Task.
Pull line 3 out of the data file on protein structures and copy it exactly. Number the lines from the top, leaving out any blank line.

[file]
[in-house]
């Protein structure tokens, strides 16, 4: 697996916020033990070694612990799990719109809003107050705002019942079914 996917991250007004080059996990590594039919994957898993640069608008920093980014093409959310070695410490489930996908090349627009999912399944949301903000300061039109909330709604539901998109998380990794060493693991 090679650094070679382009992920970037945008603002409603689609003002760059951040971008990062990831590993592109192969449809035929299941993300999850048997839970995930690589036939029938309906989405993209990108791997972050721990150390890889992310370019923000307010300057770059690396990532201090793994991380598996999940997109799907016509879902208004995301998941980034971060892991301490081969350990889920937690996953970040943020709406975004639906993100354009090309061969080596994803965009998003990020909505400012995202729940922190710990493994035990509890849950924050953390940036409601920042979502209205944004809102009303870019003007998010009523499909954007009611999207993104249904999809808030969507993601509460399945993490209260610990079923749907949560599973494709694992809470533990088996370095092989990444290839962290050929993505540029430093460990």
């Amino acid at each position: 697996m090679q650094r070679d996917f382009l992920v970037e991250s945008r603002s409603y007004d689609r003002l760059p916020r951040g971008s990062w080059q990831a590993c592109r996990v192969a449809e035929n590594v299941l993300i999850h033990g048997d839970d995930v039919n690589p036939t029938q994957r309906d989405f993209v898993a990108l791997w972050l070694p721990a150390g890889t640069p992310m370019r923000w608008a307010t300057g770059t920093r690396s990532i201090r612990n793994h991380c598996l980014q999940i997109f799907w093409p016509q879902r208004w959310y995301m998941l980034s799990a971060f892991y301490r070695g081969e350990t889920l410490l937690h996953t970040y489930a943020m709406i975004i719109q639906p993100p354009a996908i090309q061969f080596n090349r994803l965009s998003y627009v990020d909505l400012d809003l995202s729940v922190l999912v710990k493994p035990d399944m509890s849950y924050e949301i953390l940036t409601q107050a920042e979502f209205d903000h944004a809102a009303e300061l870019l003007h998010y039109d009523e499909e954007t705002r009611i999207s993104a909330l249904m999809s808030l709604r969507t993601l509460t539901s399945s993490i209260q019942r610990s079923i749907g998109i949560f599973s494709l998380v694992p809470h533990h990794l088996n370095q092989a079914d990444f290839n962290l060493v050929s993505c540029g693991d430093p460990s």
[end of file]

């Amino acid at each position: 697996m090679q650094r070679d996917f382009l992920v970037e991250s945008r603002s409603y007004d689609r003002l760059p916020r951040g971008s990062w080059q990831a590993c592109r996990v192969a449809e035929n590594v299941l993300i999850h033990g048997d839970d995930v039919n690589p036939t029938q994957r309906d989405f993209v898993a990108l791997w972050l070694p721990a150390g890889t640069p992310m370019r923000w608008a307010t300057g770059t920093r690396s990532i201090r612990n793994h991380c598996l980014q999940i997109f799907w093409p016509q879902r208004w959310y995301m998941l980034s799990a971060f892991y301490r070695g081969e350990t889920l410490l937690h996953t970040y489930a943020m709406i975004i719109q639906p993100p354009a996908i090309q061969f080596n090349r994803l965009s998003y627009v990020d909505l400012d809003l995202s729940v922190l999912v710990k493994p035990d399944m509890s849950y924050e949301i953390l940036t409601q107050a920042e979502f209205d903000h944004a809102a009303e300061l870019l003007h998010y039109d009523e499909e954007t705002r009611i999207s993104a909330l249904m999809s808030l709604r969507t993601l509460t539901s399945s993490i209260q019942r610990s079923i749907g998109i949560f599973s494709l998380v694992p809470h533990h990794l088996n370095q092989a079914d990444f290839n962290l060493v050929s993505c540029g693991d430093p460990s």